sea2summit

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I wonder how much the coronavirus played into this. Seems like they might have made an ill timed expansion push.

Given the nature of their customer base - well heeled hunters with more money than time, no hunt this season = no purchase.
Well since they stopped paying sales tax in 2018....I don't think beer was a factor.
 
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Secant

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Hi,

So according to ATF Manufacturing Records:

2018: 983 Rifles
2017: 782 Rifles
2016: 702 Rifles

Guys, just based off those numbers and the average price of their rifles there is just no way the banks and sales tax should not have been paid and paid in timely manner.

Are banks HORRIBLE? YES.....
Do banks close on unpaid loans everyday from damn near every industry sector? YES...
Do banks "entice" companies to take out more loans than they could payback per the finance reports? YES...
Do banks "REQUIRE" you to take those loan amounts? NO...
Do banks have the right to recover their assets? Yes
Do business OWNERS (not an employee) have the obligation to pay their business loans? ABSOLUTELY...

Sincerely,
Theis
Would those manufacturing numbers include their $800 GRB action?
 

candyx

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If he gets away with it good for him he should share his tricks with others. Bust your ass and take huge risks and then you have to give the government 35% off the top so Pelosi can give it to some illegal alien so he can stay home and fuck his wife all day while you sweat to keep up.
 

THEIS

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Dthomas3523

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If he gets away with it good for him he should share his tricks with others. Bust your ass and take huge risks and then you have to give the government 35% off the top so Pelosi can give it to some illegal alien so he can stay home and fuck his wife all day while you sweat to keep up.
Except the employees you fuck over......
 

rth1800

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I doubt his initial intent was to defraud anyone. He likely made poor decisions, poorly timed.

I also would not jump to concluding criminal intent, fraud or that owner is prospering. It could be the case but might not.

Those who make unfounded accusations are actually sharing insight into their character and motivations.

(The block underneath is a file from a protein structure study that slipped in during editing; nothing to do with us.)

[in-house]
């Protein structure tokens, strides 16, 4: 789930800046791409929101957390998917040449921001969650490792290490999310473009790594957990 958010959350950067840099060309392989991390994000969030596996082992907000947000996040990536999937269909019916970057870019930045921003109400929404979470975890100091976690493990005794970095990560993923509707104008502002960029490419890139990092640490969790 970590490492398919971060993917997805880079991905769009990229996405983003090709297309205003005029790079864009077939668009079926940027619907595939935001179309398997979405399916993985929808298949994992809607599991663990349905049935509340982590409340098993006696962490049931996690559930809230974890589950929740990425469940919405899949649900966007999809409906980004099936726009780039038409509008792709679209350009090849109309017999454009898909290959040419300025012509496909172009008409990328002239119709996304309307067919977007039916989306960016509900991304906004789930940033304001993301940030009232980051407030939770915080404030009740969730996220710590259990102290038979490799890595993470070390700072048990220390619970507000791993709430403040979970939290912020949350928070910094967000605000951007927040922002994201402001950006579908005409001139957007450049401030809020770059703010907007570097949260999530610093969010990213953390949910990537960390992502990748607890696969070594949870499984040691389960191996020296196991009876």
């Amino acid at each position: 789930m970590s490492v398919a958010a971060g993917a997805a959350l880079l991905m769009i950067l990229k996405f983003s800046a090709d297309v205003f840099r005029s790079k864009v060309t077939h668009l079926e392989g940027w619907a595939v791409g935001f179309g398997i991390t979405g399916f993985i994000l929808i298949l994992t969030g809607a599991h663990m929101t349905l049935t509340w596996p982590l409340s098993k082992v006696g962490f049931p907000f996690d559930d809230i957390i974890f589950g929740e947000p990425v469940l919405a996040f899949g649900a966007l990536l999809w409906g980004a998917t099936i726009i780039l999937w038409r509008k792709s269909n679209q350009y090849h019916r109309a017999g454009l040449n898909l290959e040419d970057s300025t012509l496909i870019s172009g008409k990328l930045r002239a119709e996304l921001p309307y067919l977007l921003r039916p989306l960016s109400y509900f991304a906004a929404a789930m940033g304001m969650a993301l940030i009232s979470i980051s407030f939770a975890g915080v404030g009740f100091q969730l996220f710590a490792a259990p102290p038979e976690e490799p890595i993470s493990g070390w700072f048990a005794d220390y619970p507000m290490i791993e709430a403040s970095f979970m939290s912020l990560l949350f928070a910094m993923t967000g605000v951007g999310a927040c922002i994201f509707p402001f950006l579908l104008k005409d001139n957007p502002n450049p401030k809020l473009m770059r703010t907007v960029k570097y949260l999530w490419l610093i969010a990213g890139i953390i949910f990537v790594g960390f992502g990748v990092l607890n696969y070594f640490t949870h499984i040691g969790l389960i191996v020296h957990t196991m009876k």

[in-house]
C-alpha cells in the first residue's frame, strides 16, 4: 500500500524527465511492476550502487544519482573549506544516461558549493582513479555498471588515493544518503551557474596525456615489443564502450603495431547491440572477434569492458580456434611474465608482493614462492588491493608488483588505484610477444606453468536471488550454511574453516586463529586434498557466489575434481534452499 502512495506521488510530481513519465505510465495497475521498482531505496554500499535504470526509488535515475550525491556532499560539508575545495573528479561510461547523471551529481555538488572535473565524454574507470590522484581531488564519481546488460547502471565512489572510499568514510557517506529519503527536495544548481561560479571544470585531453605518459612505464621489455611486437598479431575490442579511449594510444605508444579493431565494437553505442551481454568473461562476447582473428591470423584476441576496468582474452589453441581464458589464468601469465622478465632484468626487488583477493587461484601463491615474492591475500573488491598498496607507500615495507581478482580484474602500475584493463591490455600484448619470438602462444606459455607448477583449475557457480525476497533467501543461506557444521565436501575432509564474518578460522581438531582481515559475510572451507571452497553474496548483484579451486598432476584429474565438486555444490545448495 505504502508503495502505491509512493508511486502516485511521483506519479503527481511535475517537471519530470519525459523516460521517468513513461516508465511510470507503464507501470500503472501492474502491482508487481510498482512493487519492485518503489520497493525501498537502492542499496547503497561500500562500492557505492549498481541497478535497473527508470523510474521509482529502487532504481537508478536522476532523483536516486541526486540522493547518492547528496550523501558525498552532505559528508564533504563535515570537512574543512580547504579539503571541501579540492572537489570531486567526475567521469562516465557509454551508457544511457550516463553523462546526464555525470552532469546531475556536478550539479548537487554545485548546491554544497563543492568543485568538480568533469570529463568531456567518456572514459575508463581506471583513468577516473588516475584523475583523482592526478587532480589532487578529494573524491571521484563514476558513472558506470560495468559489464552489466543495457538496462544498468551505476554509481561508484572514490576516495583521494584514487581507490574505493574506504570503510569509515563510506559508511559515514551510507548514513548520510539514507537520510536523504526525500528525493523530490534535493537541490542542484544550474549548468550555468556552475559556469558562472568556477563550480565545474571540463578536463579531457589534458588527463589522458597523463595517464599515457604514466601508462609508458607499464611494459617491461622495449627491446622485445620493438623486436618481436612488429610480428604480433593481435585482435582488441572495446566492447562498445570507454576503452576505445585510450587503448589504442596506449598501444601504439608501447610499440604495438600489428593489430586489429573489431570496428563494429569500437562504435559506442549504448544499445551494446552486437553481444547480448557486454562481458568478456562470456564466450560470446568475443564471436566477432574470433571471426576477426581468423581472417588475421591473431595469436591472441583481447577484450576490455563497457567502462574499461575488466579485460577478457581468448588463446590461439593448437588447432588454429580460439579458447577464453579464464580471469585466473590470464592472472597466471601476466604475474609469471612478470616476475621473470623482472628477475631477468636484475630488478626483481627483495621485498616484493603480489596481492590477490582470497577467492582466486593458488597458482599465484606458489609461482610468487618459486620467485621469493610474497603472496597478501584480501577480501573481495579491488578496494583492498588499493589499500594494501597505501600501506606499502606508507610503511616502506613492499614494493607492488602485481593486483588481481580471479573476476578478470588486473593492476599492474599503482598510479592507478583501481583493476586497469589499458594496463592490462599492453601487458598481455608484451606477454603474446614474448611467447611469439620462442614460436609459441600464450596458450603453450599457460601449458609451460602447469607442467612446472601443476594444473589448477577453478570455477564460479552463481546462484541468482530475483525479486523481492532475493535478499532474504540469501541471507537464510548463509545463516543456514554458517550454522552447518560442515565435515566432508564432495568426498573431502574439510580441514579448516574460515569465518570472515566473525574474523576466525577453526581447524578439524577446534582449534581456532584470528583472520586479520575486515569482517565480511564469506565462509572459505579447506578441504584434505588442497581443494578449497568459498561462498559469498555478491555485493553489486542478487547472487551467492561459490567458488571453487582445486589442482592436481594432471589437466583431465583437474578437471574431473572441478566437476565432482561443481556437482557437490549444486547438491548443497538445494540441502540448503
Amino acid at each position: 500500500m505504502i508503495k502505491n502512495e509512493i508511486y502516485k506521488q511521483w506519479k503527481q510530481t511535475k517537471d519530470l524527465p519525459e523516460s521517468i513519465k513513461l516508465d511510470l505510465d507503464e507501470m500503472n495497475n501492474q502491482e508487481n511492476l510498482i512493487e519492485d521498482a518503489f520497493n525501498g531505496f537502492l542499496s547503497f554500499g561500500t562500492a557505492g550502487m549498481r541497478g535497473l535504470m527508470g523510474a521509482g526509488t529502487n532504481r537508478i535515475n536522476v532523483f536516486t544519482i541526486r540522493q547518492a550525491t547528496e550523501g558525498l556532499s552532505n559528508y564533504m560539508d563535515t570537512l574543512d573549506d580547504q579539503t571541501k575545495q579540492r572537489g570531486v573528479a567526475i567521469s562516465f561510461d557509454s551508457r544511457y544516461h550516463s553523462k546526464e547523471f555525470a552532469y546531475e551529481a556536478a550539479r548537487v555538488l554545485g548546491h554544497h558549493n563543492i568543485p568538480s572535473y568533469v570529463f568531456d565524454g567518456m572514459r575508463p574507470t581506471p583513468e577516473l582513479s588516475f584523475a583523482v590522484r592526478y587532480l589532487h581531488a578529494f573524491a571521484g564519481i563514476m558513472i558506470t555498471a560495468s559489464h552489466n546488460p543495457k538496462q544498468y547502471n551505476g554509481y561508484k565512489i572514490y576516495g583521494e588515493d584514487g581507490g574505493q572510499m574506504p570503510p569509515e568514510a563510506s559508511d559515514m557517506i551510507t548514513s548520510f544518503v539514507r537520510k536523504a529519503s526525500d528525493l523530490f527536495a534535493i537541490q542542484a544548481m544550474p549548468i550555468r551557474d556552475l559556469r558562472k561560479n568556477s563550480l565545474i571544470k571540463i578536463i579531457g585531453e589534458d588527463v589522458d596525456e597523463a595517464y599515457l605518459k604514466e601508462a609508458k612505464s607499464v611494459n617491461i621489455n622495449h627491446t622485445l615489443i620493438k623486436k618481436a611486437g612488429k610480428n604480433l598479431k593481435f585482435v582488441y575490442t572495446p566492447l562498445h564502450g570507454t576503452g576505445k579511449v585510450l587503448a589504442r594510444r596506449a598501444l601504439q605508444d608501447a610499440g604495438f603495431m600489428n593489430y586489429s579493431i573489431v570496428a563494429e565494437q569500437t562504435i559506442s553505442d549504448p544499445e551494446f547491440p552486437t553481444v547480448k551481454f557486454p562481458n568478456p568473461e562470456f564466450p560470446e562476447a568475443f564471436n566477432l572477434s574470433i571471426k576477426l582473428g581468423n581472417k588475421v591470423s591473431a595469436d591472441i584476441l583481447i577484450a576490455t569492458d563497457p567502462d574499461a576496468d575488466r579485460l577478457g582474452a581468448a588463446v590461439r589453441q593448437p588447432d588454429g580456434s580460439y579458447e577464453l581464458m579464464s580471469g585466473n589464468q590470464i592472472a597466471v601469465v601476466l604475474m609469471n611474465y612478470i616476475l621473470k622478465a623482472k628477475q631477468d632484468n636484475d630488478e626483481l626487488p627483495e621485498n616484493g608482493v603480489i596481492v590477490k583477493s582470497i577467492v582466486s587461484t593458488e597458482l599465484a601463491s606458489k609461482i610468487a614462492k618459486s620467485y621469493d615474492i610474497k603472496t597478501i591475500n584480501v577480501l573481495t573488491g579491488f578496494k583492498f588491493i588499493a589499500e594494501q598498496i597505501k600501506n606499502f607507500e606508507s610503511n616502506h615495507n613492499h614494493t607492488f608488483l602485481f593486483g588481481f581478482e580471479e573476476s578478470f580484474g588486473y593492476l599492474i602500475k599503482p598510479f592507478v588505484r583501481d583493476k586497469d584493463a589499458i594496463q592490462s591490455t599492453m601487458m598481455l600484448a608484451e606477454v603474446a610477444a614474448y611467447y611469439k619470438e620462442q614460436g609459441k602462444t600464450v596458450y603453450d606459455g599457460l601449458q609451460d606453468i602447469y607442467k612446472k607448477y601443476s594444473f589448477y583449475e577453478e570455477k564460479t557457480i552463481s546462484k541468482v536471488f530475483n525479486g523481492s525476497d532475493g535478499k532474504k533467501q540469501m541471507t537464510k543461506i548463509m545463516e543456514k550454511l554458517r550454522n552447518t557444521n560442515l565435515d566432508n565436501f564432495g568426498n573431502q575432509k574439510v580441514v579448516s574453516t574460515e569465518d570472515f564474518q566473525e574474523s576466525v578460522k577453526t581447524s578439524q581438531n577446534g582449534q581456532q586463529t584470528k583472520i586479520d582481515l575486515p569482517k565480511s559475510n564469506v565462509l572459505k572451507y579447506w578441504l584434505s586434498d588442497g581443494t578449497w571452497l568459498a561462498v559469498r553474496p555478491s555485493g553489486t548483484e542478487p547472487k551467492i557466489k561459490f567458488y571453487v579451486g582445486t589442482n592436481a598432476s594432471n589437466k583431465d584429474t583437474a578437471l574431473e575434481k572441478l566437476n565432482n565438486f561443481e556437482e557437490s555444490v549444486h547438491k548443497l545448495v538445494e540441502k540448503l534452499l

BurnOut

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The City should bear some responsibility here too. A $3M grant? With no due diligence about how this was going to benefit them, they just want more businesses to come in so they handed off $3M in a grant of taxpayer money?
Something to note here; local/city grants are VERY rarely made in cash... they're almost always in the form of taxes (usually property) that won't be owed. I can't speak to this particular situation, but that's what I saw when my then-girlfriend worked for a small-ish city in Texas.
 

jcmullis2

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If he gets away with it good for him he should share his tricks with others. Bust your ass and take huge risks and then you have to give the government 35% off the top so Pelosi can give it to some illegal alien so he can stay home and fuck his wife all day while you sweat to keep up.
No real secret in that. Any attorney could do help and keep you out of jail.
 

NY700

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The owners will blame the patsy cfo and walk away clean. 6 million in loans and grants and a bunch of tax money received through sales sounds like a damn good score to me. You gotta sell a shit load of gun stuff to earn 6 million plus in profit. The owner realized that and decided to take the money instead of working the rest of his life to repay the loans. The owner can now retire comfortably with the money he stole and enjoy life. They should jail his ass until he repays every dime he owes Uncle Sam including the grant money. Otherwise us taxpayers just took it up the ass again. Smdh
this is really an overly simplified view on business.
Now I agree if a company/ceo/owner takes the loans the grants the investments and funnels it into their personal accounts and skips town. Absolutely lock them up. That is fraud.

that doesn’t appear to be the case here be cause the R&D was done the product line was created the marketing was done and they were actively selling their products and best I know keep up with their sales.

this “simply” looks like a case where business leadership over estimated the availability in the market place and sold a bank on the same vision.